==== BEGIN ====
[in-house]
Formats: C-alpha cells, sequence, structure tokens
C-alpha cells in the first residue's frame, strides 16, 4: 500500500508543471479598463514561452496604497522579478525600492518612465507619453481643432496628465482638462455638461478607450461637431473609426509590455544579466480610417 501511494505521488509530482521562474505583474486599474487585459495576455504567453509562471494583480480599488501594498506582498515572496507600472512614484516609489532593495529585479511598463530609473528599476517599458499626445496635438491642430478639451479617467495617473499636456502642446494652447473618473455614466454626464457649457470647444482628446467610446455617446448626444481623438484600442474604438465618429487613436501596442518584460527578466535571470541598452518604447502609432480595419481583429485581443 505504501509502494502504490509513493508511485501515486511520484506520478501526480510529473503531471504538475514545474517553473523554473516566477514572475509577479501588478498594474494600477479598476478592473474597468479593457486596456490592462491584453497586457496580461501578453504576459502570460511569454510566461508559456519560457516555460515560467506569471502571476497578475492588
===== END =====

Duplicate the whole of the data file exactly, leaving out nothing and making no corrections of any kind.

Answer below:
[in-house]
Formats: C-alpha cells, sequence, structure tokens
C-alpha cells in the first residue's frame, strides 16, 4: 500500500508543471479598463514561452496604497522579478525600492518612465507619453481643432496628465482638462455638461478607450461637431473609426509590455544579466480610417 501511494505521488509530482521562474505583474486599474487585459495576455504567453509562471494583480480599488501594498506582498515572496507600472512614484516609489532593495529585479511598463530609473528599476517599458499626445496635438491642430478639451479617467495617473499636456502642446494652447473618473455614466454626464457649457470647444482628446467610446455617446448626444481623438484600442474604438465618429487613436501596442518584460527578466535571470541598452518604447502609432480595419481583429485581443 505504501509502494502504490509513493508511485501515486511520484506520478501526480510529473503531471504538475514545474517553473523554473516566477514572475509577479501588478498594474494600477479598476478592473474597468479593457486596456490592462491584453497586457496580461501578453504576459502570460511569454510566461508559456519560457516555460515560467506569471502571476497578475492588